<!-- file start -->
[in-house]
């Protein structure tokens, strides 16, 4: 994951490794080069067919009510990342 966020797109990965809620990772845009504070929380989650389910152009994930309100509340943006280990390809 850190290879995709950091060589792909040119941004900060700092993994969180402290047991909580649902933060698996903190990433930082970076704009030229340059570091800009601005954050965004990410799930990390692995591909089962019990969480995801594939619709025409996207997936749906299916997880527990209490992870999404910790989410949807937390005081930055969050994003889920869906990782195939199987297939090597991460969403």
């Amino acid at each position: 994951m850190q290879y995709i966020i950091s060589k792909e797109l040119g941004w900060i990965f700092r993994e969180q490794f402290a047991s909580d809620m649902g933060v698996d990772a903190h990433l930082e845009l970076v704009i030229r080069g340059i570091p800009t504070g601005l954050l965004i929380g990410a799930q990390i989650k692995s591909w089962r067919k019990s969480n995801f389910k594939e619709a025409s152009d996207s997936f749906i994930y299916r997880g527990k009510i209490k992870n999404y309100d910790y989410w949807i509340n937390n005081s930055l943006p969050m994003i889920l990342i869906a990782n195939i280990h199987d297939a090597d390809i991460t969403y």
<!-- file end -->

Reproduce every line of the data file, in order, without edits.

[in-house]
């Protein structure tokens, strides 16, 4: 994951490794080069067919009510990342 966020797109990965809620990772845009504070929380989650389910152009994930309100509340943006280990390809 850190290879995709950091060589792909040119941004900060700092993994969180402290047991909580649902933060698996903190990433930082970076704009030229340059570091800009601005954050965004990410799930990390692995591909089962019990969480995801594939619709025409996207997936749906299916997880527990209490992870999404910790989410949807937390005081930055969050994003889920869906990782195939199987297939090597991460969403």
């Amino acid at each position: 994951m850190q290879y995709i966020i950091s060589k792909e797109l040119g941004w900060i990965f700092r993994e969180q490794f402290a047991s909580d809620m649902g933060v698996d990772a903190h990433l930082e845009l970076v704009i030229r080069g340059i570091p800009t504070g601005l954050l965004i929380g990410a799930q990390i989650k692995s591909w089962r067919k019990s969480n995801f389910k594939e619709a025409s152009d996207s997936f749906i994930y299916r997880g527990k009510i209490k992870n999404y309100d910790y989410w949807i509340n937390n005081s930055l943006p969050m994003i889920l990342i869906a990782n195939i280990h199987d297939a090597d390809i991460t969403y």